Feargal Quinn: Pioneer, shop floor enthusiast and one-time bingo caller

Man behind the Superquinn chain believed his customers should want to come back

Feargal Quinn, who has died aged 82, pictured in the Sutton outlet of Superquinn in 1997. He opened his first shop in Dundalk in 1960. Photograph: David Sleator / The Irish Times

Feargal Quinn, who has died aged 82, pictured in the Sutton outlet of Superquinn in 1997. He opened his first shop in Dundalk in 1960. Photograph: David Sleator / The Irish Times

 

Feargal Quinn, who has died aged 82, has been hailed as an inspiring retail pioneer, tenacious business advocate, dedicated public servant and warm media personality. Alongside the many tributes paid to the Superquinn founder by those who knew him, former customers have succinctly expressed their gratitude. “Thanks for the sausages,” tweeted one.

Food retailing was in his blood. His father, Eamonn Quinn, was a Newry grocer who also operated a chain of Payantake stores in the Republic in the 1940s. Born in 1936, the young Quinn’s first experience in business was not in retail, but at his father’s holiday camp, Red Island, in Skerries, north County Dublin, where he worked as a waiter, pageboy, photographer and bingo caller.

Convinced that grocery shopping in Ireland was primed for a revolution, he opened Quinn’s Supermarket, his first store, in Dundalk in 1960, putting an emphasis on fresh food. He remained mindful of the lesson his father had taught him at Red Island: that the most important thing to do is to make the customer want to come back.

“The fact is that during the 1960s and 1970s, businesses had priorities other than the customer,” Quinn later wrote. “The day of the customer seemed to have passed.”

Quinn didn’t believe that shoppers should be made to feel like poor relations. At the start, this meant training counter staff not to engage in the kind of aggressive upselling he believed put Irish customers off at a time when few had shillings to spare.

Toilet rolls

In those early, pre-decimalisation years, Quinn’s did a roaring trade in cheap toilet rolls that could be picked up from the self-service aisles. In his 1990 book, Crowning the Customer, he wrote that his stores satisfied a latent demand that had been frustrated and “hidden by embarrassment”.

Quinn expanded the business to Dublin, moving the company headquarters to “a modern office overlooking sea and strand” in Sutton and changing the name above the door to Superquinn. By 1976, the company had expanded to seven outlets and was eyeing an eighth in Blanchardstown. Anywhere the population was growing, Quinn wanted to be.

Throughout his career, he was a great adapter. Some of what Superquinn became best known for over the decades – its superior sausage-making and in-store bakeries – Quinn had spotted on his travels across Europe.

Other innovations included the establishment of playhouses to occupy the young children of his customers and SuperClub, the first loyalty scheme of its kind in Ireland.

Quinn’s media profile is almost as long-standing as his retail business. In 1968, almost three years ahead of decimalisation, he wrote for The Irish Times about how shopkeepers should begin preparing for the change. By 2010, he was an iPhone lover with his own RTÉ “guru” vehicle, Retail Therapy.

Shop floor

He believed in spending time on the shop floor, at one point manufacturing tie-pins bearing the acronym “YCDBSOYA”, or “you can’t do business sitting on your armchair”.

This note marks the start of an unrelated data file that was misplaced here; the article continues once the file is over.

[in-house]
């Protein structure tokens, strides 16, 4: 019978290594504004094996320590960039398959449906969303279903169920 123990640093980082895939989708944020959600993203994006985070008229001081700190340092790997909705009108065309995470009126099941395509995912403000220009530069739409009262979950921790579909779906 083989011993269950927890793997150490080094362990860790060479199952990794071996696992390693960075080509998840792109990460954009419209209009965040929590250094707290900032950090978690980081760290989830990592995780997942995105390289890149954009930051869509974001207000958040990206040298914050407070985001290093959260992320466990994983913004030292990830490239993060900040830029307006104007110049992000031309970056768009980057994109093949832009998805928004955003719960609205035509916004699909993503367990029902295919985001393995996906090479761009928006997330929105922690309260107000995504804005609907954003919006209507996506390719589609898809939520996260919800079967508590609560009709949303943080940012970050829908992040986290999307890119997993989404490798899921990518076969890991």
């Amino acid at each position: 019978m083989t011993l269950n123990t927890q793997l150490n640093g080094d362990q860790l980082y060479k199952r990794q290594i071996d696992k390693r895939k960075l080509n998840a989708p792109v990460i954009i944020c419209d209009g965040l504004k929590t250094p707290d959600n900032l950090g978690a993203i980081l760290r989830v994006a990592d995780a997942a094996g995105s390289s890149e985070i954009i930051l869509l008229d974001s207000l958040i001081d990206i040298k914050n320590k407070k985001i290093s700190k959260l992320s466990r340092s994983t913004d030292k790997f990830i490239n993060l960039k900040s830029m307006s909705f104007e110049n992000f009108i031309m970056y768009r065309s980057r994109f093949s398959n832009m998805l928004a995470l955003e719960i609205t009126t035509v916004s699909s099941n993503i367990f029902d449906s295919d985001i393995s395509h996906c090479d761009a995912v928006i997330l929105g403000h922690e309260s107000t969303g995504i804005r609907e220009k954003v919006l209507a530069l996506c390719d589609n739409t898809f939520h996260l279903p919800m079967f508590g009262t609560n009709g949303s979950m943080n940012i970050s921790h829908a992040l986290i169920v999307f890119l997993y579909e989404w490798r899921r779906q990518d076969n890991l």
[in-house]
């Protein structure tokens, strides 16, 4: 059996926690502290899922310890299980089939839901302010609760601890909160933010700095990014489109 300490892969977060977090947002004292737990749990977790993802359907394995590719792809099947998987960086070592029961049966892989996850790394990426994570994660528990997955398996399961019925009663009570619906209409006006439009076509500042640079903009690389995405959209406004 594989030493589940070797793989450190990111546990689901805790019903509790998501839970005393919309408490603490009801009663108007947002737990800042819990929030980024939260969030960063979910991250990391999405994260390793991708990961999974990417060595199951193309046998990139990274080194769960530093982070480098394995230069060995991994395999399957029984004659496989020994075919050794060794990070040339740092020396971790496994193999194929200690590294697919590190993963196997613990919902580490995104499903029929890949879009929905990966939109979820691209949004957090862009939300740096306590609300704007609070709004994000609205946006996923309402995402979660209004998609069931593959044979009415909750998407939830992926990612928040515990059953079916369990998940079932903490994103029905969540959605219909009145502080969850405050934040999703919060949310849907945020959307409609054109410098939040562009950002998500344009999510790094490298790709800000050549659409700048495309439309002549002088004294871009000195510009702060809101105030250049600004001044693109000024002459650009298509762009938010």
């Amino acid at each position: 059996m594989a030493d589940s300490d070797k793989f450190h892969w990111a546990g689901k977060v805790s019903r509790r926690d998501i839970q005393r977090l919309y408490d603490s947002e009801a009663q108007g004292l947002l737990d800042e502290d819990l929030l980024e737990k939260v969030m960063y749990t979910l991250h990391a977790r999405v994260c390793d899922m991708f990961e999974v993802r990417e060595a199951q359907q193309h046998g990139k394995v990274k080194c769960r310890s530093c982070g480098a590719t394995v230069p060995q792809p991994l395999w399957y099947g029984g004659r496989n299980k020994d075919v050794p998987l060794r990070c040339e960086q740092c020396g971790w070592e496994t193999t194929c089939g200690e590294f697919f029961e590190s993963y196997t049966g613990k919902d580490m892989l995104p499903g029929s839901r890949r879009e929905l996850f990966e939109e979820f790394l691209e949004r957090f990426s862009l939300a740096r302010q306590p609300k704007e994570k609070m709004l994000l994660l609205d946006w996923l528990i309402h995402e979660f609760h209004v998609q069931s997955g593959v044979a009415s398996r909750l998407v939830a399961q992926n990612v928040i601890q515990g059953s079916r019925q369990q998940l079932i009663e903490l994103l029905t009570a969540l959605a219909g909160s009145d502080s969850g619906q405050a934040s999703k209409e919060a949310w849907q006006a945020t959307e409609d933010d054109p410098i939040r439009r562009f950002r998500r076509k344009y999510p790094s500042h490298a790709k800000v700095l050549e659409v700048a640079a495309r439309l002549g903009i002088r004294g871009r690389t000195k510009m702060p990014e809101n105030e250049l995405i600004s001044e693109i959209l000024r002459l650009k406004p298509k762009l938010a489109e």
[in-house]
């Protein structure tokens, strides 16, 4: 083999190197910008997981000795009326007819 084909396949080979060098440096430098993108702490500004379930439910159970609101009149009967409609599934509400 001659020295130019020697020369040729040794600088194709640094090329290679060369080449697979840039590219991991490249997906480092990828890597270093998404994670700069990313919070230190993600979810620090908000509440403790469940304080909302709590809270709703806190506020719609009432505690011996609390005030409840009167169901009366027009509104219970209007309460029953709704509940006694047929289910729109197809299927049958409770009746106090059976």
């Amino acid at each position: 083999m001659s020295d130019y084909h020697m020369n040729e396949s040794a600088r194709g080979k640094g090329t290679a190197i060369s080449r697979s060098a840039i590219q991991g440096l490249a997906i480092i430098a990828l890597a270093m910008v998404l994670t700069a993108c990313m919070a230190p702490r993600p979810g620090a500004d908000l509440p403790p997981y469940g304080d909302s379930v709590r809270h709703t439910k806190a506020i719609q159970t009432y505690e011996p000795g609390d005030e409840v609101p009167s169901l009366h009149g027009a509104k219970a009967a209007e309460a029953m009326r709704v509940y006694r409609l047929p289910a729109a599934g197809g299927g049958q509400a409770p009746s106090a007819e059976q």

Male executives who told him their wives always did the shopping “missed the point”, according to Quinn, who thought all managers should sample the customer experience, even if they did so only once a month.

Outside the retail world, his biggest public role in the pre-Seanad days was the decade he spent as chairman of An Bord Poist (which became An Post). In his memoirs, he wrote that he was motivated to take the position by the fact his father had met his mother at a post office in Dún Laoghaire.

Leinster-bound Superquinn held its own throughout some tough economic periods, as Quinn explained later. When the company began, “the economy was very poor”. In the 1970s, “things were very bad at that stage as well”, and as for the 1980s, well, “things were tough in those times too”. Still, Superquinn was known as a good employer and in the 1990s it introduced a profit-sharing scheme for staff. As the millennium approached, it employed thousands of people.

Site battles

Frustrations crept in, however. In early 2005, Quinn gave a Sunday press conference confirming that he and his family were selling Superquinn for €450 million, the move sparked by the agony of being massively outbid by an international rival for what he hoped would be the site for a new outlet. This had happened repeatedly as property values soared.

The new owners of Superquinn were Select Retail Holdings, a consortium of investors that included developers Bernard McNamara and Gerry O’Reilly. Quinn stepped back from the business. A series of much-needed store refurbishments and a commitment to a “quality” market position followed, but sales declined as it lost its competitive edge in a more crowded grocery landscape, while borrowings fatefully rose.

In 2011, a debt-stricken Superquinn was bought out of receivership by Supervalu owner Musgrave Group and its 24 stores were duly rebranded as Supervalu three years later.

“That’s business,” said Quinn, pragmatic as ever, of Musgrave’s decision. “It’s no longer my baby.”

But that the rebranding prompted a wave of sizzling nostalgia from sausage-craving customers was evidence in its own right of the impact made by Feargal Quinn and Superquinn on Irish life over five decades.

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